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Oct 7, 2012
1,916
383
NC
#7
I think most people go about their lives and don't think much about it.
In many people, death anxiety is overt and easily recognizable, however distressing. In others, it is subtle,covert, and hidden behind other symptoms, and it is identified only by exploration, even excavation. - Yalom
 
Nov 24, 2016
1,376
283
Victoria, BC
#8
The fact is, we are taught to fear death. In itself, it has no significance. Nor does life, for that matter, except to manifest the inexplicable wonder and power and intricacy of existence.

We do not fear what we were before birth; why should we fear what we will be after death? Leaving aside the fairy tales of religion, death is simply the end of our personal existence. No matter what experiences and objects we greedily cling to, when we have breathed our last, they are all as if they had never been.

Of course, our lives can affect the lives of those who come after us, but that obviously does not concern us much, considering how nonchalantly we are bequeathing a world of ecological catastrophe to our posterity.

Our deaths, and our lives, are of utter insignificance, here on a grain of dust amid the rapidly cooling embers of the Big Bang.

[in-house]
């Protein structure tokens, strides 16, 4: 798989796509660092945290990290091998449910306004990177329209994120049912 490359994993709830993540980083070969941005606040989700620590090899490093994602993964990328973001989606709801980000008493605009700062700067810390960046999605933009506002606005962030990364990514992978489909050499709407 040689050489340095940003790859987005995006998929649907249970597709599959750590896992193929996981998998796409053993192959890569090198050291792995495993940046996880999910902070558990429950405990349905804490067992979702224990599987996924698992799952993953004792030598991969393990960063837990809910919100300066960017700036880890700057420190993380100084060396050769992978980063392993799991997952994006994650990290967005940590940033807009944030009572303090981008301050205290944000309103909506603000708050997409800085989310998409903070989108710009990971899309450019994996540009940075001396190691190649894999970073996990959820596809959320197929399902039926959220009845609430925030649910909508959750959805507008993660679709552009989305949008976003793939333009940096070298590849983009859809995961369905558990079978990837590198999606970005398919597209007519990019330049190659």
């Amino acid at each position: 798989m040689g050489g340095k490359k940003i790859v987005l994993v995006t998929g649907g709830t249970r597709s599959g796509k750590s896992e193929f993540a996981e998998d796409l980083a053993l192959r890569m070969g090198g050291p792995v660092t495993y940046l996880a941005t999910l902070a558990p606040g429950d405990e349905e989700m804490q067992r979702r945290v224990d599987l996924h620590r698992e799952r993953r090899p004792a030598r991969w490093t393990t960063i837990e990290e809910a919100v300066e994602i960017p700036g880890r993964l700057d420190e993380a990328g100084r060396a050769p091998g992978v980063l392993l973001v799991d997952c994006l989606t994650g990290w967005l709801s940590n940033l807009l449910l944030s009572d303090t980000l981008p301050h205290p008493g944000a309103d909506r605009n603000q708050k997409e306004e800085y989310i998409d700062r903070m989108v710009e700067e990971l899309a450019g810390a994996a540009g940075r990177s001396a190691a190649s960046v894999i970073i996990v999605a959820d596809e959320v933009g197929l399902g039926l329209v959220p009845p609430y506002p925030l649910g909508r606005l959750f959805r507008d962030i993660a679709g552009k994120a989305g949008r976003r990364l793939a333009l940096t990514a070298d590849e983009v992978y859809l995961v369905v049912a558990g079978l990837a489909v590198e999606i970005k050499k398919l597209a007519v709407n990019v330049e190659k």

Some people say that they do not fear death, but the pain of dying.

Pain is indeed the normal concomitant of our dissolution, which we make more fearsome by denying it and refusing to look at it. No matter how horrid our pain, it will end, one way or another. Moreover, it rarely, if ever, equals the sum total of the pain we endure in life. A stoic acceptance of what life brings us is most appropriate to such transient creatures of air and dew as we are.

Is life worth living? As Samuel Butler wrote, that is a question for an embryo, not for a man (or a woman).

When I have been low, I have considered with what struggle and pain I have achieved the minimal level of awareness I now possess. My untimely disappearance would mean that some other poor creature would need to go through a similar struggle to reach an equivalent awareness. It is best to endure life and see if my awareness has any use, deficient and incomplete as that awareness is. As unlikely as it is that my life and awareness have any significance, there are those whose existences have some meaning, brief as that meaning may be. Moreover, only the long unrolling of the ages can determine the ultimate meaning of our lives. The lives of the dinosaurs are often judged to be without meaning, but their existence shaped the evolution of our distant ancestors, and their disappearance permitted us to exist.